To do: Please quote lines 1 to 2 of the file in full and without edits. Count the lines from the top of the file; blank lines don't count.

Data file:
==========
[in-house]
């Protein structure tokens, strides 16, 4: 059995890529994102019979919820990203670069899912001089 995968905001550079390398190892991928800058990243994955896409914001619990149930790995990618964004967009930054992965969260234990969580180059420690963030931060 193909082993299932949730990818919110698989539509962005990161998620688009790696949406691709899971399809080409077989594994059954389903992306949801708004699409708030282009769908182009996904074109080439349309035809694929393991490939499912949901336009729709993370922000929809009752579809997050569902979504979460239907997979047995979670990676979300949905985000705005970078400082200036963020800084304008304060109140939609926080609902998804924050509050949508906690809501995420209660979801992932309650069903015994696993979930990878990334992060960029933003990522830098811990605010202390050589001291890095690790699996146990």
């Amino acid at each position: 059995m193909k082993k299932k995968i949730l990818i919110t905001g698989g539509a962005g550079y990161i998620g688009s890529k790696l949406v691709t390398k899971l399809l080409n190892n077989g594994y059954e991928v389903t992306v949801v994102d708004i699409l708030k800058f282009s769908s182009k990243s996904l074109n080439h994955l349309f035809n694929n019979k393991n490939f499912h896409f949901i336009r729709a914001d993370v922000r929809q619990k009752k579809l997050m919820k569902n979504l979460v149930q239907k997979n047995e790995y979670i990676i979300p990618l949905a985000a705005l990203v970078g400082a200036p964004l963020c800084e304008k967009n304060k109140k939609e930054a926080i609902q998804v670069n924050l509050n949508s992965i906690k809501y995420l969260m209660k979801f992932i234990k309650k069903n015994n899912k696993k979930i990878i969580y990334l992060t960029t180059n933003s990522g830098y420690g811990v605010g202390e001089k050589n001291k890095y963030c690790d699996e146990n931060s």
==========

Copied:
[in-house]
């Protein structure tokens, strides 16, 4: 059995890529994102019979919820990203670069899912001089 995968905001550079390398190892991928800058990243994955896409914001619990149930790995990618964004967009930054992965969260234990969580180059420690963030931060 193909082993299932949730990818919110698989539509962005990161998620688009790696949406691709899971399809080409077989594994059954389903992306949801708004699409708030282009769908182009996904074109080439349309035809694929393991490939499912949901336009729709993370922000929809009752579809997050569902979504979460239907997979047995979670990676979300949905985000705005970078400082200036963020800084304008304060109140939609926080609902998804924050509050949508906690809501995420209660979801992932309650069903015994696993979930990878990334992060960029933003990522830098811990605010202390050589001291890095690790699996146990």